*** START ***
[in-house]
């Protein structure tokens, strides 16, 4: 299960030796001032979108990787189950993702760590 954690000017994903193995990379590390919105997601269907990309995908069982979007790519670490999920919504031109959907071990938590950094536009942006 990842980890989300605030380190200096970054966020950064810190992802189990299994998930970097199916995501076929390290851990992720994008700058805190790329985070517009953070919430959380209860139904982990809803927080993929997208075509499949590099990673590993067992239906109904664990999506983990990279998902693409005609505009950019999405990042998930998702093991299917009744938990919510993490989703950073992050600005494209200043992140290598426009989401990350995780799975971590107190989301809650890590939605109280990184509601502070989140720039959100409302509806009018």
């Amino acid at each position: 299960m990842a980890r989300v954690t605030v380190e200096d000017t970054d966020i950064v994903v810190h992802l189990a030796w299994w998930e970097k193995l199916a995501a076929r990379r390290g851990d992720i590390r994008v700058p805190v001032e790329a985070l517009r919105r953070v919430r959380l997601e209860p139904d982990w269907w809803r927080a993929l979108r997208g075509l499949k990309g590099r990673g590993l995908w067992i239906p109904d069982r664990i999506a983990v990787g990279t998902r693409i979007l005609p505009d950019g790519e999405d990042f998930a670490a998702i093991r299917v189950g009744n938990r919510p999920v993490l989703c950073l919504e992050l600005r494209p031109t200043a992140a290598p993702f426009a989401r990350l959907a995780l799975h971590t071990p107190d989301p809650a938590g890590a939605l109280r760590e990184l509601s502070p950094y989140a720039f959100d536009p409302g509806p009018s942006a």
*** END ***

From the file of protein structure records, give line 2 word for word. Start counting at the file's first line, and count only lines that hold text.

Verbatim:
């Protein structure tokens, strides 16, 4: 299960030796001032979108990787189950993702760590 954690000017994903193995990379590390919105997601269907990309995908069982979007790519670490999920919504031109959907071990938590950094536009942006 990842980890989300605030380190200096970054966020950064810190992802189990299994998930970097199916995501076929390290851990992720994008700058805190790329985070517009953070919430959380209860139904982990809803927080993929997208075509499949590099990673590993067992239906109904664990999506983990990279998902693409005609505009950019999405990042998930998702093991299917009744938990919510993490989703950073992050600005494209200043992140290598426009989401990350995780799975971590107190989301809650890590939605109280990184509601502070989140720039959100409302509806009018």